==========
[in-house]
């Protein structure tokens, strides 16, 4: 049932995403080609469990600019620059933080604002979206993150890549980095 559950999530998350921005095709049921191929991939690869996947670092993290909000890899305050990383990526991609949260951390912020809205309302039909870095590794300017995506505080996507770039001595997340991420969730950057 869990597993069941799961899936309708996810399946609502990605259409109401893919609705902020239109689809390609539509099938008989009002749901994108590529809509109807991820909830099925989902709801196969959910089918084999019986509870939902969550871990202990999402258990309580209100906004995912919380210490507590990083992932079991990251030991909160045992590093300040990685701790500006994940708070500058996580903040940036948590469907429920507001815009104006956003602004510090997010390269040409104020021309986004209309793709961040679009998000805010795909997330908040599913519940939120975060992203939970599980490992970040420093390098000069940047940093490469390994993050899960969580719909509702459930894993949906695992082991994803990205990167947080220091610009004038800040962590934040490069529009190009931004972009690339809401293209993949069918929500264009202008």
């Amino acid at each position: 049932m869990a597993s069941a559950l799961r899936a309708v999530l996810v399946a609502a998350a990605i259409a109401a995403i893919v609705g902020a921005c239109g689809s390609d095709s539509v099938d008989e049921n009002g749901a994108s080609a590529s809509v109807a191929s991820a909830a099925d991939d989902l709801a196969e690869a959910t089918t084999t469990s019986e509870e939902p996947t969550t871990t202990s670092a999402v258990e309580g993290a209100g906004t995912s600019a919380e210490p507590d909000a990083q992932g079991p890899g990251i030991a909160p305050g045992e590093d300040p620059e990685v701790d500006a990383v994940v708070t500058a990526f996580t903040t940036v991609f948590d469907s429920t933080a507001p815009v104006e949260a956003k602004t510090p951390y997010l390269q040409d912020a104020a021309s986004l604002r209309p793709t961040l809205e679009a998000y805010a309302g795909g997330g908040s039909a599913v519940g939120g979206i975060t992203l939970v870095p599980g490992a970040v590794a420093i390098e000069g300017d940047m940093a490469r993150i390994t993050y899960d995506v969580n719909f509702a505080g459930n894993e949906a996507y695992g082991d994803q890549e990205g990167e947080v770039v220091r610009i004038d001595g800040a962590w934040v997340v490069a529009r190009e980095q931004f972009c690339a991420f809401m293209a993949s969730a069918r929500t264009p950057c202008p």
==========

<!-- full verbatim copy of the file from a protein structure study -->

[in-house]
């Protein structure tokens, strides 16, 4: 049932995403080609469990600019620059933080604002979206993150890549980095 559950999530998350921005095709049921191929991939690869996947670092993290909000890899305050990383990526991609949260951390912020809205309302039909870095590794300017995506505080996507770039001595997340991420969730950057 869990597993069941799961899936309708996810399946609502990605259409109401893919609705902020239109689809390609539509099938008989009002749901994108590529809509109807991820909830099925989902709801196969959910089918084999019986509870939902969550871990202990999402258990309580209100906004995912919380210490507590990083992932079991990251030991909160045992590093300040990685701790500006994940708070500058996580903040940036948590469907429920507001815009104006956003602004510090997010390269040409104020021309986004209309793709961040679009998000805010795909997330908040599913519940939120975060992203939970599980490992970040420093390098000069940047940093490469390994993050899960969580719909509702459930894993949906695992082991994803990205990167947080220091610009004038800040962590934040490069529009190009931004972009690339809401293209993949069918929500264009202008």
């Amino acid at each position: 049932m869990a597993s069941a559950l799961r899936a309708v999530l996810v399946a609502a998350a990605i259409a109401a995403i893919v609705g902020a921005c239109g689809s390609d095709s539509v099938d008989e049921n009002g749901a994108s080609a590529s809509v109807a191929s991820a909830a099925d991939d989902l709801a196969e690869a959910t089918t084999t469990s019986e509870e939902p996947t969550t871990t202990s670092a999402v258990e309580g993290a209100g906004t995912s600019a919380e210490p507590d909000a990083q992932g079991p890899g990251i030991a909160p305050g045992e590093d300040p620059e990685v701790d500006a990383v994940v708070t500058a990526f996580t903040t940036v991609f948590d469907s429920t933080a507001p815009v104006e949260a956003k602004t510090p951390y997010l390269q040409d912020a104020a021309s986004l604002r209309p793709t961040l809205e679009a998000y805010a309302g795909g997330g908040s039909a599913v519940g939120g979206i975060t992203l939970v870095p599980g490992a970040v590794a420093i390098e000069g300017d940047m940093a490469r993150i390994t993050y899960d995506v969580n719909f509702a505080g459930n894993e949906a996507y695992g082991d994803q890549e990205g990167e947080v770039v220091r610009i004038d001595g800040a962590w934040v997340v490069a529009r190009e980095q931004f972009c690339a991420f809401m293209a993949s969730a069918r929500t264009p950057c202008p």